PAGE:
Angiitis, also known as vasculitis or arteritis, is an inflammation of the blood vessels. It commonly affects the veins, capillaries, and arteries. It is an autoimmune disease wherein the immune system mistakenly attacks the blood vessels which results in an infection, medication, or another disorder. When the blood vessels are inflamed, it makes the blood circulation in the body difficult, causing tissues and organs to get not enough blood that eventually results in damages.


There are many types of angiitis. Some are only acute, while others are chronic. The diseases that are considered to be a type of angiitis may have similarities with one another. But there are ways to differentiate them which can be by the organs affected, medications used for treatment, and other characteristics. Here are the types of angiitis:

  • Behcet’s Disease. It is an inflammation of the arteries and veins characterized by mouth ulcers, genital ulcers, and eye inflammation.
  • Buerger’s Disease. It is an inflammation of the blood vessels which may also be accompanied by clotting. It is characterized by decreased blood flow in the hands and feet, which typically affects smokers.
  • Eosinophilic granulomatosis with polyangiitis. Also known as Churg-Strauss syndrome, is a rare condition that affects the lungs, kidneys, heart, skin, and nerves of the limbs. Symptoms may include nasal allergies, asthma, and nerve pain.
  • Cryoglobulinemia. It is characterized by rashes on the lower extremities caused by abnormal proteins in the blood. It can be associated with hepatitis C virus infection.
  • Giant Cell Arteritis. The most common type of angiitis for adults in North America. It is an inflammation of the arteries in the head. It is characterized by fever, headache, and pain in the jaw and scalp.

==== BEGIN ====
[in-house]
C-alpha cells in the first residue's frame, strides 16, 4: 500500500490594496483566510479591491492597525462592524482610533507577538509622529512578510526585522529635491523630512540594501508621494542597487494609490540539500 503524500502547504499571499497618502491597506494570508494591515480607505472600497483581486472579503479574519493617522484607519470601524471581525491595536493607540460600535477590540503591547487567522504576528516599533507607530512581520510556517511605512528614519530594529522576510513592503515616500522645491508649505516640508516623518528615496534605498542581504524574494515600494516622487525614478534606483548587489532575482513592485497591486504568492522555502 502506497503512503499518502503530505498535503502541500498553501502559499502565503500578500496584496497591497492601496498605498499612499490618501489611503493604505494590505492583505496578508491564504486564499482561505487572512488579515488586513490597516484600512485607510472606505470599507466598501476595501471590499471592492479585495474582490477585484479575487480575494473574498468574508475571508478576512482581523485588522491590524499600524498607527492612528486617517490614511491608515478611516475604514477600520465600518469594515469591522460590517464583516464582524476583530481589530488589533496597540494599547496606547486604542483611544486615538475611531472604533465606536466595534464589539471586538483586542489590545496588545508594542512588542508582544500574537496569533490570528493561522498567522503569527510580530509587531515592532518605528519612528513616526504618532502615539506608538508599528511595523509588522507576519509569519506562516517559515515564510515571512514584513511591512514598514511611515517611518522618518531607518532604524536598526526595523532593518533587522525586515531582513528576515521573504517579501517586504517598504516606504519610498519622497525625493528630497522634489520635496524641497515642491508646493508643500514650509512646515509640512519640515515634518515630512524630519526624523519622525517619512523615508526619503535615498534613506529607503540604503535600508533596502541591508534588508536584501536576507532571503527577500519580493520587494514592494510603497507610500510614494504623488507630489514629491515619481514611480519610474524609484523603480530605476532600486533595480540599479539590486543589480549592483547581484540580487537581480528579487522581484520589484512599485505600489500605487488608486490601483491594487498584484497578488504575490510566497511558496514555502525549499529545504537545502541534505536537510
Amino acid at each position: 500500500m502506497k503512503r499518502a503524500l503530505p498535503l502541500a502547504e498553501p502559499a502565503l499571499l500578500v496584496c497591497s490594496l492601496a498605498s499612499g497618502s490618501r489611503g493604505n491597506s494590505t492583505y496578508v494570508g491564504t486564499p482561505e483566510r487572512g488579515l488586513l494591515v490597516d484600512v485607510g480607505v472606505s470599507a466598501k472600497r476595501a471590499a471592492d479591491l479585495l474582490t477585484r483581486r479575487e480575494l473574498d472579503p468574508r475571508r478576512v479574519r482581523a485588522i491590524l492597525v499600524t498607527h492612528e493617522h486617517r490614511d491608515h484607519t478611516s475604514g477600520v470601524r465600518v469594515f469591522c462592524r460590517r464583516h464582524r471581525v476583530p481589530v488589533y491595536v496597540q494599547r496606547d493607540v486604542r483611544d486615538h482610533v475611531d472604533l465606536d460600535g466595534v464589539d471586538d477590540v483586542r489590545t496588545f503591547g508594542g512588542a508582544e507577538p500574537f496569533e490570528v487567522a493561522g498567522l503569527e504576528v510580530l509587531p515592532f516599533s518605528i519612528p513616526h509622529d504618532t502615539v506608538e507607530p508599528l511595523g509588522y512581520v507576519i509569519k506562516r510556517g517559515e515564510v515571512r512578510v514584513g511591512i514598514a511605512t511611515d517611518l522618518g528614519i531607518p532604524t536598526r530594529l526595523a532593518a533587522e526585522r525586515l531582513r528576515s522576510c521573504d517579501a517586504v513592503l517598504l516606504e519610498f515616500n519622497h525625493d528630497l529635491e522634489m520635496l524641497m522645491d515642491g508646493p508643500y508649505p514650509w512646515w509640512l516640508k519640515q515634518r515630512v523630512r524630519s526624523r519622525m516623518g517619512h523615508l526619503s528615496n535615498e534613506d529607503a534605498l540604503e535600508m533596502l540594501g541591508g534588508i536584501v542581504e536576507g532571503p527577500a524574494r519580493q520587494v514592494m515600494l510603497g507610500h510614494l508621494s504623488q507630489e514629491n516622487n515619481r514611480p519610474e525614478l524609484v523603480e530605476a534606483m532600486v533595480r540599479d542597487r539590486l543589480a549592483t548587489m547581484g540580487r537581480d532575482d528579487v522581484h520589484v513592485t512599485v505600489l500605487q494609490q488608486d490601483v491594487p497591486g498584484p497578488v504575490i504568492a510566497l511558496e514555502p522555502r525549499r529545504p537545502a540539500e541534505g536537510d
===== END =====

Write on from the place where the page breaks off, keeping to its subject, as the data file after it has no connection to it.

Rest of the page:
• Granulomatosis with polyangiitis. Also known as Wegener’s Disease, is an inflammation of the blood vessels in the nose, sinuses, throat, lungs, and kidneys. Its symptoms may include nasal stuffiness, sinus infections, nosebleeds, and coughing off the blood.
  • Henoch-Schonlein purpura. An inflammation of the capillaries of the skin, joints, bowel, and kidneys that occurs more in children than adults. Symptoms may include abdominal pain, blood in urine, joint pain, and rashes in the lower extremities.
  • Kawasaki Disease. Also called mucocutaneous lymph node syndrome, is a condition that typically affects children under the age of 5. It is characterized by fever, rashes, and eye redness.
  • Microscopic polyangiitis. An Angiitis that affects the small blood vessels of the kidneys, lungs, or nerves. Symptoms may include rashes, abdominal and muscle pain, fever, and weight loss.
  • Polyarteritis nodosa. Angiitis that typically affects the kidneys, digestive tract, and the skin’s nerves. Symptoms may include high blood pressure, pain in the abdomen, muscles, and joints, malaise, and kidney problems.
  • Takayasu’s arteritis. An angiitis that affects the larger arteries of the body that typically occurs in women under the age of 50. Symptoms may include loss of pulse, high blood pressure, night sweats, malaise, visual changes, headache, and fever.



Since there are many types of angiitis, the symptoms may vary. Still, there are general symptoms that should be monitored. This includes:

  • Fever
  • Headache
  • Fatigue
  • Weight loss
  • Pain
  • Swelling
  • Rashes
  • Numbness
  • Weakness


Since there are several types of angiitis, there are several tests that may be done to diagnose the condition accurately. The doctor will take a look at the medical history and conduct a physical examination of the affected areas.

Laboratory tests such as blood tests, urine tests, and biopsy may be performed to look for signs of inflammation, condition of the red blood cells, and levels of C-reactive protein.

Imaging tests may also be conducted to determine which blood vessels and organs are affected.



The treatment is focused on managing the inflammation. If the angiitis is suspected to be triggered by an underlying disease, treatment options for this disease will be discussed. Typically, medications are enough to treat angiitis in which corticosteroid drugs are prescribed to control the inflammation. Other medications may be prescribed alongside corticosteroid drugs to regulate its side effects.

If the blood vessels have bulged to the point that it forms a wall that blocks the passage of blood flow, surgery will be required.

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